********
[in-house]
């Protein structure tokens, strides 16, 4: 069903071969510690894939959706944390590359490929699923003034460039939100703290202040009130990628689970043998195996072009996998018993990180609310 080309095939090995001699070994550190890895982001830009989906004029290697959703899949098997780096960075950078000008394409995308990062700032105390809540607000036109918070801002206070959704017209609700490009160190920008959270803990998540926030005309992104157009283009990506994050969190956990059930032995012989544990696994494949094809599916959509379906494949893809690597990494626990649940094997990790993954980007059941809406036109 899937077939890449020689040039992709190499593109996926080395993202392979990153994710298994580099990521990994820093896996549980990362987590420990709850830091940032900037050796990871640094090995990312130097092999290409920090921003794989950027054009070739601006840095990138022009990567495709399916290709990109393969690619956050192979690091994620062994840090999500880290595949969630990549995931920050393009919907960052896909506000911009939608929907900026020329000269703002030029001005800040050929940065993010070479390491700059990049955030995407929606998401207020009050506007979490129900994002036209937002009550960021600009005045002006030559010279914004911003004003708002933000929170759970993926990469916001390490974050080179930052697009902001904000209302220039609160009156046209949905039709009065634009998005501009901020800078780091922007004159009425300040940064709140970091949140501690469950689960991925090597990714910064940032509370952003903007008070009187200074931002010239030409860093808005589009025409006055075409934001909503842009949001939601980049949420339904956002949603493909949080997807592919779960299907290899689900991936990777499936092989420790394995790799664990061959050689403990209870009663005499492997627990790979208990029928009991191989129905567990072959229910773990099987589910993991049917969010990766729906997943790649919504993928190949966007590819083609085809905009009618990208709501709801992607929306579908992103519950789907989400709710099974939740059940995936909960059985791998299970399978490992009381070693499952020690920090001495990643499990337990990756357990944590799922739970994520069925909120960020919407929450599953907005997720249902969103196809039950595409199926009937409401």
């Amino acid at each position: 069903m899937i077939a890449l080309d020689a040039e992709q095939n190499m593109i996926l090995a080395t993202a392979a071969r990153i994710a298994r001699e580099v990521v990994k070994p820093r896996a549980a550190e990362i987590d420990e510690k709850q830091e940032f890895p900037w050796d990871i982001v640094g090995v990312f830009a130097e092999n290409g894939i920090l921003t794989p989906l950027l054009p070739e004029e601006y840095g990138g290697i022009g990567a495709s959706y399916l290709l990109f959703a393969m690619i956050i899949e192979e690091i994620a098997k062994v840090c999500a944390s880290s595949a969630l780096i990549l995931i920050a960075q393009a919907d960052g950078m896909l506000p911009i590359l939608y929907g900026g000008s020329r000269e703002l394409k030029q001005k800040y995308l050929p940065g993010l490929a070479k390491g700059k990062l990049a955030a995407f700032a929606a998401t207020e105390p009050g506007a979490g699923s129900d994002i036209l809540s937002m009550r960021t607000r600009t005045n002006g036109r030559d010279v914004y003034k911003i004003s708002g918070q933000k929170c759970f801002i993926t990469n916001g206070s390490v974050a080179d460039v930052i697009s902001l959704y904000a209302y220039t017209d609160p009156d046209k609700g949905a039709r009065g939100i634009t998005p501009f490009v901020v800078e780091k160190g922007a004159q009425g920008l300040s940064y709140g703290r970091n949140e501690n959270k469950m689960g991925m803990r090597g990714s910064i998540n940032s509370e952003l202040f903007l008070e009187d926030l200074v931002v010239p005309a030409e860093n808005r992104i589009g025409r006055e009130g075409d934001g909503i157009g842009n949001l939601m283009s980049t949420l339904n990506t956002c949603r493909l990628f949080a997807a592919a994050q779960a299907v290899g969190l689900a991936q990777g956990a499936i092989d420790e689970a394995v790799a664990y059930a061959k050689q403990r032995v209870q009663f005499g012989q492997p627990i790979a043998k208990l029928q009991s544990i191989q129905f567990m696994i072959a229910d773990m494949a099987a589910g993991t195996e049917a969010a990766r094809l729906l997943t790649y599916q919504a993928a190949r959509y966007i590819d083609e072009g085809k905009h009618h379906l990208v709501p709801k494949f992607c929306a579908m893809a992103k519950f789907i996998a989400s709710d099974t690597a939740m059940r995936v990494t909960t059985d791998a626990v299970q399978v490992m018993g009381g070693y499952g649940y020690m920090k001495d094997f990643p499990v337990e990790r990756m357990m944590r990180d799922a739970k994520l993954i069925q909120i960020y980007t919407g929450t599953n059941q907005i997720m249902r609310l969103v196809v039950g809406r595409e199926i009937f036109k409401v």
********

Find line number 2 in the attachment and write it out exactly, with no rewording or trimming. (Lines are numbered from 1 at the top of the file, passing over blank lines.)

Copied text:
């Protein structure tokens, strides 16, 4: 069903071969510690894939959706944390590359490929699923003034460039939100703290202040009130990628689970043998195996072009996998018993990180609310 080309095939090995001699070994550190890895982001830009989906004029290697959703899949098997780096960075950078000008394409995308990062700032105390809540607000036109918070801002206070959704017209609700490009160190920008959270803990998540926030005309992104157009283009990506994050969190956990059930032995012989544990696994494949094809599916959509379906494949893809690597990494626990649940094997990790993954980007059941809406036109 899937077939890449020689040039992709190499593109996926080395993202392979990153994710298994580099990521990994820093896996549980990362987590420990709850830091940032900037050796990871640094090995990312130097092999290409920090921003794989950027054009070739601006840095990138022009990567495709399916290709990109393969690619956050192979690091994620062994840090999500880290595949969630990549995931920050393009919907960052896909506000911009939608929907900026020329000269703002030029001005800040050929940065993010070479390491700059990049955030995407929606998401207020009050506007979490129900994002036209937002009550960021600009005045002006030559010279914004911003004003708002933000929170759970993926990469916001390490974050080179930052697009902001904000209302220039609160009156046209949905039709009065634009998005501009901020800078780091922007004159009425300040940064709140970091949140501690469950689960991925090597990714910064940032509370952003903007008070009187200074931002010239030409860093808005589009025409006055075409934001909503842009949001939601980049949420339904956002949603493909949080997807592919779960299907290899689900991936990777499936092989420790394995790799664990061959050689403990209870009663005499492997627990790979208990029928009991191989129905567990072959229910773990099987589910993991049917969010990766729906997943790649919504993928190949966007590819083609085809905009009618990208709501709801992607929306579908992103519950789907989400709710099974939740059940995936909960059985791998299970399978490992009381070693499952020690920090001495990643499990337990990756357990944590799922739970994520069925909120960020919407929450599953907005997720249902969103196809039950595409199926009937409401």